ARIM, ARIM Publisher, eCTD, eCTD 4, XML

eCTD 4: Unlocking Keywords, Part 2 (wonkish)

In the most recent post on eCTD 4 I explained the basics of how metadata that classifies documents in the electronic Common Technical Document (eCTD) is organized, and how ACUTA’s ARIM Publishing Module will need to evolve to support it.

This post is going to get into the specifics of what must go on behind the scenes to support that in the eCTD 4 XML, which is based on the Health Level 7 (HL7) Regulated Product Submissions (RPS) standard. A fair warning: This is going to get technical, and a couple XML samples will be displayed in their gory details.

The first thing to note is that keywords have two parts in eCTD 4:

  • The definition of a keyword which is ‘owned’ by the application and can be referred to in any later sequence
  • The reference of a keyword by its code in the Context of Use (the rough equivalent of the eCTD <leaf> element)

The keyword references within the table of contents (Context of Use) entries are part of the message that is shared by all applications bundled together (the submission unit) – and the keyword definitions and documents themselves are ‘owned’ by the individual applications. Having the separate keyword definition lets the sponsor reuse the codes in subsequent sequences, and best of all, change the term’s description if it was entered incorrectly, or, for instance, if the trade name changes during negotiations. Compare this to the current eCTD, where changing the metadata requires marking all the leaf elements using that term as deleted, then re-adding them with the new term.

The keyword definition itself is pretty complex. There are actually five levels of coding that make up a single definition, but only the last two are used in the reference in the Context of Use

  • The code set – what kind of code it is, such as products or manufacturers. ICH unwisely named these ich_keyword_type_3 for the manufacturers, and ich_keyword_type_4 for the products – would it have killed them to call them “ich_keyword_product” etc.?
  • The owner of the code set – who defined the code set. This will be an OID (Object Identifier – a subject for another time) indicating who controls the list of code sets, either ICH (International Council for Harmonisation), or the agency such as FDA. For eCTD 4, FDA has only defined additional keyword types for forms, for promotional material type and promotional material audience type (but the latter will never be used in a keyword definition, see below).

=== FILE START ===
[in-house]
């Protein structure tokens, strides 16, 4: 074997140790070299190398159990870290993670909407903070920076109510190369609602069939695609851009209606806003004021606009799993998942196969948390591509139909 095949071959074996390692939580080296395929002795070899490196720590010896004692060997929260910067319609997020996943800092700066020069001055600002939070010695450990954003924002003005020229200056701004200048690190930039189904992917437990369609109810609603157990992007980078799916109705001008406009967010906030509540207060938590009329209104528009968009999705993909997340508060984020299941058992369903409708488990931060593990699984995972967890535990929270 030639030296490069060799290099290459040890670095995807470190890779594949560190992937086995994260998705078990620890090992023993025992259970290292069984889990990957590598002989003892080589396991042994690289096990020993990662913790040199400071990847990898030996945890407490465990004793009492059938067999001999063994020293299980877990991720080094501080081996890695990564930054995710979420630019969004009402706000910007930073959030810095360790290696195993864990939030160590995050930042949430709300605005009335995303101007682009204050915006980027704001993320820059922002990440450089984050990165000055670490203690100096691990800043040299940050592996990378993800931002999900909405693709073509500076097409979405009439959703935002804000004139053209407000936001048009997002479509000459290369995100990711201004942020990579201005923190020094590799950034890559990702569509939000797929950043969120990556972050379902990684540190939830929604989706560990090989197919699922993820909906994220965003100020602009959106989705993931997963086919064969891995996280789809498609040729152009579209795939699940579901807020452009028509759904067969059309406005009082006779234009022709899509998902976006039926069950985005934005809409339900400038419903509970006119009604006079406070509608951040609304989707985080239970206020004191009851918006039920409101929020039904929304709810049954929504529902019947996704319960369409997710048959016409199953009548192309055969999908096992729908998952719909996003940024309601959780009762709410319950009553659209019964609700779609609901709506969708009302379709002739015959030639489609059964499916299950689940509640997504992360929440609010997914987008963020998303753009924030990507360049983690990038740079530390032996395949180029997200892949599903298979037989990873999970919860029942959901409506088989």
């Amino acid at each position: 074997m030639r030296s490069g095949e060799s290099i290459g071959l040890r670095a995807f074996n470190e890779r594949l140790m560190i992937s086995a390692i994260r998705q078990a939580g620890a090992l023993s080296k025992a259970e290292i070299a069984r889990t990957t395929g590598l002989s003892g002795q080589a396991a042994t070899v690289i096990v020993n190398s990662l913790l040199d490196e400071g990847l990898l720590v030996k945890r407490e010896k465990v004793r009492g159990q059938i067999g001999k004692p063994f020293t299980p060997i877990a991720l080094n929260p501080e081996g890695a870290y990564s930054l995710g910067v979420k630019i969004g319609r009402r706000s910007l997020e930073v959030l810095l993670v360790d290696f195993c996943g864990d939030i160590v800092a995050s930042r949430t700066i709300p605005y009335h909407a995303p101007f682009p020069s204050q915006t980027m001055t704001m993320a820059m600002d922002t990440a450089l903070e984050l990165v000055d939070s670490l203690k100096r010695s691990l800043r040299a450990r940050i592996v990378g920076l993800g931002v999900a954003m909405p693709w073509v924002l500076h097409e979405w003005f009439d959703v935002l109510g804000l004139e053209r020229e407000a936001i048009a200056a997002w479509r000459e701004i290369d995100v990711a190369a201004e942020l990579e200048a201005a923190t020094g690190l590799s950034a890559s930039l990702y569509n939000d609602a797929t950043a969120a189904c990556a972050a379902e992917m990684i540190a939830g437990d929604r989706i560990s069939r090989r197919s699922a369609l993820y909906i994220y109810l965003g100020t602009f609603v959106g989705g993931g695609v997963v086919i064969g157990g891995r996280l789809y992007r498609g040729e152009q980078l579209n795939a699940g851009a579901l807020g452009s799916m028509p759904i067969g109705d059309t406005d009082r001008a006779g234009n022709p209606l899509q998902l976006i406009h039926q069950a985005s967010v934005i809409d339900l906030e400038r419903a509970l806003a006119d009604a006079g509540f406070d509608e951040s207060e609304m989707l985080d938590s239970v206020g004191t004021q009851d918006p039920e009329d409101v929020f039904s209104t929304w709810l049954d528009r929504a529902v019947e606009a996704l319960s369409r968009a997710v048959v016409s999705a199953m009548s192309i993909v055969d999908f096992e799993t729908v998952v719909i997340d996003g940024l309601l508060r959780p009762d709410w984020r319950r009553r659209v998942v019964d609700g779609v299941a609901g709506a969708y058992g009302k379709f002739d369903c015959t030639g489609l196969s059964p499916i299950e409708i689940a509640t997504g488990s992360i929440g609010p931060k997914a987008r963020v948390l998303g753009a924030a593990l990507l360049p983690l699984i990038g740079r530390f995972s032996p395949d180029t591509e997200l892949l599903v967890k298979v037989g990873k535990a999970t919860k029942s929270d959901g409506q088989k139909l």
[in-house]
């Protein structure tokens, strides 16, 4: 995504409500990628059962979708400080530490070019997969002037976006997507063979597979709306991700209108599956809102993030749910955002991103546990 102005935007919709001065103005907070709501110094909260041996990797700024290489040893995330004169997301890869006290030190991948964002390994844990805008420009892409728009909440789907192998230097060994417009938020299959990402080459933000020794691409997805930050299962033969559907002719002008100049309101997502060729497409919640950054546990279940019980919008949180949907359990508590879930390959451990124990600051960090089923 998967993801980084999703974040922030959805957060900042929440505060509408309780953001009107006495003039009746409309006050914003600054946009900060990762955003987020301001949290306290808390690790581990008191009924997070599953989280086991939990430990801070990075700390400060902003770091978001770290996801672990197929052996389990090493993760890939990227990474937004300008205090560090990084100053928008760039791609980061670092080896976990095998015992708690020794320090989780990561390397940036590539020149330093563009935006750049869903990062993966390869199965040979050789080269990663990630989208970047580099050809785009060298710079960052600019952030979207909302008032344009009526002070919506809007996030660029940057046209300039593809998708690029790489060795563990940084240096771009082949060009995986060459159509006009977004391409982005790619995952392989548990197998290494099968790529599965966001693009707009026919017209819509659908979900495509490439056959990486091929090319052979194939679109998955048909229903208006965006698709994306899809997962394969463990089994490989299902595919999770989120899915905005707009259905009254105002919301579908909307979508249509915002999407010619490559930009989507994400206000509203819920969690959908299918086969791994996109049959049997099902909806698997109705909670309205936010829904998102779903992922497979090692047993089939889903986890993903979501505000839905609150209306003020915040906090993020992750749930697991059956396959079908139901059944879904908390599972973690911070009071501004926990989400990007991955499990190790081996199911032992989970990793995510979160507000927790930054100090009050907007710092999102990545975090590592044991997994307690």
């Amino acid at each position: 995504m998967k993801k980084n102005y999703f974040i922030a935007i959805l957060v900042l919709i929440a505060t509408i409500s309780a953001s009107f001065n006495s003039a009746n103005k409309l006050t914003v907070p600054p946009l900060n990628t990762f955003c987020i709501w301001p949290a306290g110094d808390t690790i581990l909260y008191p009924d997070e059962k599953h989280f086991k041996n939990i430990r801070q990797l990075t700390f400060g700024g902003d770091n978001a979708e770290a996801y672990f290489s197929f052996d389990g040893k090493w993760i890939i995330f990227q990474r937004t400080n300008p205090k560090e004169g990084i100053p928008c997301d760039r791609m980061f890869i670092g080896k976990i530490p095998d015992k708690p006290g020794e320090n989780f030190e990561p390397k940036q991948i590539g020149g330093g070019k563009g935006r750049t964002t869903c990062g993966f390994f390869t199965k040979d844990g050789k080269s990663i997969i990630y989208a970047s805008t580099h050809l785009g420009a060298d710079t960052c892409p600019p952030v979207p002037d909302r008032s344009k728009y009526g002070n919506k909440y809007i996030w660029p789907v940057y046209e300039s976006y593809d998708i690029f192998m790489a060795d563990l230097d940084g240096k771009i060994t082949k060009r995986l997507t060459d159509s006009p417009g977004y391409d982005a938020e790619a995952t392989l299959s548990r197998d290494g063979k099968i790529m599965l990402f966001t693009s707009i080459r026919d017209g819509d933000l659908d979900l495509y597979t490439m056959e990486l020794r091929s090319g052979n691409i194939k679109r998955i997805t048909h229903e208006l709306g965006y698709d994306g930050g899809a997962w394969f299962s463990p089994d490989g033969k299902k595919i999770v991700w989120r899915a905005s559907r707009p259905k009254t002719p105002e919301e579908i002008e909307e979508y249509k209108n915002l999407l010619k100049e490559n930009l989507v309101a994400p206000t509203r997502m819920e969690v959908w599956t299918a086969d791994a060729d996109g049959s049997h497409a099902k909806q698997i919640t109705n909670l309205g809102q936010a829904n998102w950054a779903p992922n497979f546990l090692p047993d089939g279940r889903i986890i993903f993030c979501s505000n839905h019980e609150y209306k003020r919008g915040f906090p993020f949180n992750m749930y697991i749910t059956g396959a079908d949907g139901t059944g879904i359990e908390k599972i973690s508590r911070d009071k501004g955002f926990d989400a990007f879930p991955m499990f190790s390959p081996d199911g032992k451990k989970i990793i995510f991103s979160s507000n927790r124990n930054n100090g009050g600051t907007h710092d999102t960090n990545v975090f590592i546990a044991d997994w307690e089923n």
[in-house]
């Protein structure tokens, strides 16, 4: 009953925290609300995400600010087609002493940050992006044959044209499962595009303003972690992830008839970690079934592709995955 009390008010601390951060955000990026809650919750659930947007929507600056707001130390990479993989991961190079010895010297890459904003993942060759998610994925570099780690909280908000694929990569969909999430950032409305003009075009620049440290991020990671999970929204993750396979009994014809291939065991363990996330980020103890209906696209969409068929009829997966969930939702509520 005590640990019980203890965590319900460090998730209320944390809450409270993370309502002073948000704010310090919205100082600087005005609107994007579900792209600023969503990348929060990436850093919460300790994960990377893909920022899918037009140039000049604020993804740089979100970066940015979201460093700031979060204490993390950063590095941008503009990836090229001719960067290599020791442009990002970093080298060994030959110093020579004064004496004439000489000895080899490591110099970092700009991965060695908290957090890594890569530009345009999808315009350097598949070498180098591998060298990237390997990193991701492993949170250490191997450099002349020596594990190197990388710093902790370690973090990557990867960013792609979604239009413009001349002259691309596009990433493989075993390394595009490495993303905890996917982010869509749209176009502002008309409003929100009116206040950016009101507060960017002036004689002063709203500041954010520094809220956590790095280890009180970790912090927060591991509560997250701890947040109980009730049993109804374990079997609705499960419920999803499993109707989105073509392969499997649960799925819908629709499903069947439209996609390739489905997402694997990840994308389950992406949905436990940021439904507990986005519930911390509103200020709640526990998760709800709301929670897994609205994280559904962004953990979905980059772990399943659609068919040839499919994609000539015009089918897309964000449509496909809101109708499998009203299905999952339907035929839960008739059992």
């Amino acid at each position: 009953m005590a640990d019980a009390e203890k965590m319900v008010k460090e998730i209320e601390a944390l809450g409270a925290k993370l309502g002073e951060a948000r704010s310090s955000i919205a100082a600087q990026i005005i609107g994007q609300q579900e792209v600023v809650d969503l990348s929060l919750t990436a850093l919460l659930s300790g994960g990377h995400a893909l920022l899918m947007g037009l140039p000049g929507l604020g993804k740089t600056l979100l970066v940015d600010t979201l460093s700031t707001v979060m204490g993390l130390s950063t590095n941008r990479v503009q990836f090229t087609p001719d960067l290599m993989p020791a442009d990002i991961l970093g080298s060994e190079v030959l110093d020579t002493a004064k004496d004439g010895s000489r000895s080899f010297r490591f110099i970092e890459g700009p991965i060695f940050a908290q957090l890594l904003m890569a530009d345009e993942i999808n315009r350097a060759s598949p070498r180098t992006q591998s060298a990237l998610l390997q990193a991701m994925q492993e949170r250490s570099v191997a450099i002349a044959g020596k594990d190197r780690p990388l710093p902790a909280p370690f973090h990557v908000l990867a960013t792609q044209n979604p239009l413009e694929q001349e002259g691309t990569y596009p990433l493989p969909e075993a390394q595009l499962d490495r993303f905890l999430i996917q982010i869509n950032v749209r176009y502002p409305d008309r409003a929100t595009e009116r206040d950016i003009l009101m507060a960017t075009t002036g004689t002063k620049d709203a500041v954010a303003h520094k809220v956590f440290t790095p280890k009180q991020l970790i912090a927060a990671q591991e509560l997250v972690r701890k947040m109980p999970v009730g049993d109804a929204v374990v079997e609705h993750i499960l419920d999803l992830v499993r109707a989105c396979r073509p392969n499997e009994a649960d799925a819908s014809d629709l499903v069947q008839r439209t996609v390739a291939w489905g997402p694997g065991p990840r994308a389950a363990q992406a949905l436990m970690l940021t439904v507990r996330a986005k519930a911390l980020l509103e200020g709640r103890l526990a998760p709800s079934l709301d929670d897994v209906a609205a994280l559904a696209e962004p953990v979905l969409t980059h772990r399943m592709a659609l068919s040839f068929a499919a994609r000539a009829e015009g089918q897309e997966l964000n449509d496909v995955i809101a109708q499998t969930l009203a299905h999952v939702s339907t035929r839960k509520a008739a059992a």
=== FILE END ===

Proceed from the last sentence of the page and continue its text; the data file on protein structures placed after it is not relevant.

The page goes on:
• The display name – what a human being would read, e.g. “Hungrilapse” or “Stuffmaker PR” in the example in last week’s post.
  • The code – what the sponsor defines as the code to be used in the keyword references. The examples by the agencies usually prefix the code with a clue as to what kind of code it is, which will become evident shortly. So, the code might be “PRD-HLPS” for the product, and “MFR-SMKPR” for the manufacturer.
  • The owner of the code – who defined this particular code. In the definitions in an eCTD 4 message, this will always be an OID that defines the sponsor/MAH’s keyword list. This is needed because the keywords predefined in controlled vocabularies will also have a code owner, again either ICH or the agency.

Here is an example of a keyword definition. The six blue text items are the code set, the owner of the code set, the status of the code (which can be set as “suspended” in later sequences), the code, the owner of the code, and the display name, respectively.

Not all keywords need to be defined though: only those which have free text defined by the sponsor/market authorisation holder. Other keyword types are just referenced by code and owner, as they are expected to exist for all applications as defined by ICH or the agency. This includes

  • Document Type (what was previously called the File Type in the Study Tagging File in the current eCTD)
  • Form Type (US FDA)